"Rejoice in the Lord always! I say it again. Rejoice!" —Philippians 4:4
Paul made one of the greatest proclamations in history when he commanded the Philippians: "Rejoice in the Lord always! I say it again. Rejoice!" On the day Paul first met the Philippians, he and Silas were beaten, stripped, scourged, thrown in jail, and had their feet tied to a stake (Acts 16:22-24). Under these terrible conditions, Paul and Silas decided to rejoice and sing praises to the Lord (Acts 16:25). This joyful praise was catalytic. It was followed by an earthquake, which resulted in freedom from chains and prison (Acts 16:26). Next, the jailer and his family were converted to Christ (Acts 16:33). At Philippi, Paul personally experienced the power of praise and joy. So he knew what he was talking about when he commanded: "Rejoice in the Lord always! I say it again. Rejoice!"
Paul came to realize that he had joy not in spite of sufferings but rather by means of sufferings. Sufferings are not incompatible with joy; instead, they are even necessary to rejoice always. Paul proclaimed: "Even now I find my joy in the suffering I endure for you" (Col 1:24). We rejoice in the measure that we share Christ's sufferings (1 Pt 4:13). Therefore, it is impossible to rejoice in the Lord always unless we suffer with Christ.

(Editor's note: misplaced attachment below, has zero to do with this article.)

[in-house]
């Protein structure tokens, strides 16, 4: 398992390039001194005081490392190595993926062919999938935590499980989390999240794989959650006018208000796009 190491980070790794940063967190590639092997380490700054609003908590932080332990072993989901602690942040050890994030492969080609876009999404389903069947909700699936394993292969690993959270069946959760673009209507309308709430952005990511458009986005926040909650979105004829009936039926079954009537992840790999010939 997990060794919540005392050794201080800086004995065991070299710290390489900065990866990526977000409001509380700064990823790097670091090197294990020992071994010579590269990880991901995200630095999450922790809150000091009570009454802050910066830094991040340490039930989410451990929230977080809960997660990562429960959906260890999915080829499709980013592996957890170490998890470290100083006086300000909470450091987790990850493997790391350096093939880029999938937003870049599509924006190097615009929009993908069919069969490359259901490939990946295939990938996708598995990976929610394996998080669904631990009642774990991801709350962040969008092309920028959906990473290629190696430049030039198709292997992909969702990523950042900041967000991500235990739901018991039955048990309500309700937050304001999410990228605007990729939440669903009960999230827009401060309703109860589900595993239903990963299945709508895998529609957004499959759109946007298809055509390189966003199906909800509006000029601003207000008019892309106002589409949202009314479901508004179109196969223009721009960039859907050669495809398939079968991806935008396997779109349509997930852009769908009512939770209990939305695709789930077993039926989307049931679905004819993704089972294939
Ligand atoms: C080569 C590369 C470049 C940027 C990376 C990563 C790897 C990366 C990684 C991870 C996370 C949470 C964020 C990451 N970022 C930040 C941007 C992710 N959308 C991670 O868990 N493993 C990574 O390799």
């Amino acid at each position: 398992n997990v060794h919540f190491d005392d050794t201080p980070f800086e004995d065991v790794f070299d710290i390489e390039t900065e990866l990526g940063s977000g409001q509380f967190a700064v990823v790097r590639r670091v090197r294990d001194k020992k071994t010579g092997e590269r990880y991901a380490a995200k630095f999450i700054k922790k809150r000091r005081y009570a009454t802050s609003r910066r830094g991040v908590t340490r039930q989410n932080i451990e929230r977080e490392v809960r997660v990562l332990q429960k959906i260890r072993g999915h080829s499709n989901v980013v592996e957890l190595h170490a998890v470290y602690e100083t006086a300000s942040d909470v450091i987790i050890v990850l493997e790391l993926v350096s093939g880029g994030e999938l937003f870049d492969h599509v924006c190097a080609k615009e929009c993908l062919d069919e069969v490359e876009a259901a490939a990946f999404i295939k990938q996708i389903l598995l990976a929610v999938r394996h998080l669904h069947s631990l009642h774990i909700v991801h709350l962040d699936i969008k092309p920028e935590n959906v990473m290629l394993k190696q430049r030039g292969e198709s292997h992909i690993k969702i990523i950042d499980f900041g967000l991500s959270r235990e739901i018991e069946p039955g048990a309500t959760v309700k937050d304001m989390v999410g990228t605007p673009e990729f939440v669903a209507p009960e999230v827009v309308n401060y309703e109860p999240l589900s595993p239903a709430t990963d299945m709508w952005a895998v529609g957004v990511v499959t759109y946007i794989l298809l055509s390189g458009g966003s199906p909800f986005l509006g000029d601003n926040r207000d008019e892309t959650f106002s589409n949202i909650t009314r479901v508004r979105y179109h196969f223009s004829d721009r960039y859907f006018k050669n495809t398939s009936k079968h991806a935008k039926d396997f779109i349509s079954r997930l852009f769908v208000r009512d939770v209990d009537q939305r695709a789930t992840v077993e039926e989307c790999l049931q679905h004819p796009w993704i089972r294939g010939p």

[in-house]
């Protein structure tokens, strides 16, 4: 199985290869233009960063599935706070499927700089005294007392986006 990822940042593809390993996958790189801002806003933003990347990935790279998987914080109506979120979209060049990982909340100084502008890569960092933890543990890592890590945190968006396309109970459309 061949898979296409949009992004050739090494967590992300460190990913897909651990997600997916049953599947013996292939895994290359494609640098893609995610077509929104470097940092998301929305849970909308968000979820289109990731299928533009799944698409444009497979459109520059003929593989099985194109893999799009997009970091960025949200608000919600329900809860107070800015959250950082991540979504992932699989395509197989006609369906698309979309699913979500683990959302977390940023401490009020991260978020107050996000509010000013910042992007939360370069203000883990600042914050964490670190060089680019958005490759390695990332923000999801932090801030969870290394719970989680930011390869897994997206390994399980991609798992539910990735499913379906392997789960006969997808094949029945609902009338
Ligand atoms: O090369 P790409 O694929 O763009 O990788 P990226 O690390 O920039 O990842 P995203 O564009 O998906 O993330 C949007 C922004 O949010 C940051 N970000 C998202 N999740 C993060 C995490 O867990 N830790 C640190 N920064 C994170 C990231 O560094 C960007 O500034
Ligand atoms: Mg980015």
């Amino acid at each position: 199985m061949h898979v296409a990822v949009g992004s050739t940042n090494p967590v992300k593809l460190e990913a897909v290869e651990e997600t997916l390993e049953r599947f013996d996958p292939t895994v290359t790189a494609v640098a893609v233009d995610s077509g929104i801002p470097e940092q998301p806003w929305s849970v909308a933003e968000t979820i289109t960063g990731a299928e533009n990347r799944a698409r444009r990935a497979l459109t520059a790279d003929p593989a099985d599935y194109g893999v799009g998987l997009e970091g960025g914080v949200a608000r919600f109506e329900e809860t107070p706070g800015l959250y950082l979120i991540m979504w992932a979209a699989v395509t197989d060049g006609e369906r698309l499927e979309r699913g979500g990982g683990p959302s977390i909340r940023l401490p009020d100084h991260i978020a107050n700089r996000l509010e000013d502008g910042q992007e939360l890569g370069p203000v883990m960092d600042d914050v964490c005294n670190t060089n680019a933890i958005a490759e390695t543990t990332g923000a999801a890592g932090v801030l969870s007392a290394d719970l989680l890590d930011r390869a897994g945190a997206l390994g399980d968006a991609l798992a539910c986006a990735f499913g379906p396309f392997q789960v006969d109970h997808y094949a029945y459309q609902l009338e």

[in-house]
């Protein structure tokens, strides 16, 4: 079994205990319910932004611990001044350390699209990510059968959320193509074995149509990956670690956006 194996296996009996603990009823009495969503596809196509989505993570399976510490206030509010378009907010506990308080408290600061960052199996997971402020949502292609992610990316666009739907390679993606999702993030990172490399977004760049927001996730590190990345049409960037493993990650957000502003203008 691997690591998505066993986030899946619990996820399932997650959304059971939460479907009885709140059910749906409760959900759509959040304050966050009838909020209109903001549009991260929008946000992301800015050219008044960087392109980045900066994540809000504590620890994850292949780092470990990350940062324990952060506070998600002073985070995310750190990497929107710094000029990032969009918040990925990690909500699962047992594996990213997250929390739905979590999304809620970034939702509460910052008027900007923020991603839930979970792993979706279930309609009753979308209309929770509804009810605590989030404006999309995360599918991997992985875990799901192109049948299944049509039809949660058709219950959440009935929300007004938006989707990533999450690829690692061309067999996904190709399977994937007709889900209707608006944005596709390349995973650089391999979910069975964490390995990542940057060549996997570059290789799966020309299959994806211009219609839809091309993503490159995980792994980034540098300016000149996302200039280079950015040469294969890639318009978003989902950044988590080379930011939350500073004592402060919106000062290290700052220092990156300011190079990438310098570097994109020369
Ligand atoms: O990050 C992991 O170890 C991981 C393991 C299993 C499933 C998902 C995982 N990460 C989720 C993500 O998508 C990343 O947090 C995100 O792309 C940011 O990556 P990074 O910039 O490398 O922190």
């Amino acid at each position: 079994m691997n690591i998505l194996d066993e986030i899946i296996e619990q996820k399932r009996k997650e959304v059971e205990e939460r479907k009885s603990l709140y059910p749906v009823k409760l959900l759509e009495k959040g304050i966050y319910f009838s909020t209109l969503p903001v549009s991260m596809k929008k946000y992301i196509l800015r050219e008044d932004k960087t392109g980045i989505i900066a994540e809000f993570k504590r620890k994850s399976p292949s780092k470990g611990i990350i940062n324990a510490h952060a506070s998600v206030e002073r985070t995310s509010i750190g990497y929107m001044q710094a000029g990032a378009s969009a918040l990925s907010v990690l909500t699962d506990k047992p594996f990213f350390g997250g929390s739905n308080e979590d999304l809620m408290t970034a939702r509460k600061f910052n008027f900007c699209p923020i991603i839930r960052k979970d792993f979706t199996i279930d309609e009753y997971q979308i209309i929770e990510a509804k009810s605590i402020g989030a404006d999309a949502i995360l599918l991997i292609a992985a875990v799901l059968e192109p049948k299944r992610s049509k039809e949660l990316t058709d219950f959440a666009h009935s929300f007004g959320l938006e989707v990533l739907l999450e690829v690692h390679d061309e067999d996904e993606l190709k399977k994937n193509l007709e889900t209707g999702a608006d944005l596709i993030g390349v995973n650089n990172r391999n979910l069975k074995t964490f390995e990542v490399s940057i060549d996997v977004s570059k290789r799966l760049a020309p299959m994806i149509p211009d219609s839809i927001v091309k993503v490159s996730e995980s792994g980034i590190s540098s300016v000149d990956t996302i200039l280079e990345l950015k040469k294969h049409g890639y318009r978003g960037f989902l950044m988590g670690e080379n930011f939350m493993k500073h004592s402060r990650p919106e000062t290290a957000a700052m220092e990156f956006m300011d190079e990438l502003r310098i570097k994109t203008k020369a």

Joy is catalytic. It sets off a chain-reaction of miracles leading to salvation. Redemptive suffering is a catalyst of catalysts. It leads to joy.
Prayer: Father, on this Gaudete (Rejoice) Sunday, reveal to me the mysteries of joy.
Promise: "Shout for joy, O daughter Zion! Sing joyfully, O Israel!" —Zep 3:14
Praise: Alleluia! Praise Jesus, our risen Lord, soon to come! Maranatha! Come, Lord Jesus!
Nihil Obstat: Reverend Ralph J. Lawrence, June 1, 1997
Imprimatur: †Most Reverend Carl K. Moeddel, Vicar General and Auxiliary Bishop of the Archdiocese of Cincinnati, June 9, 1997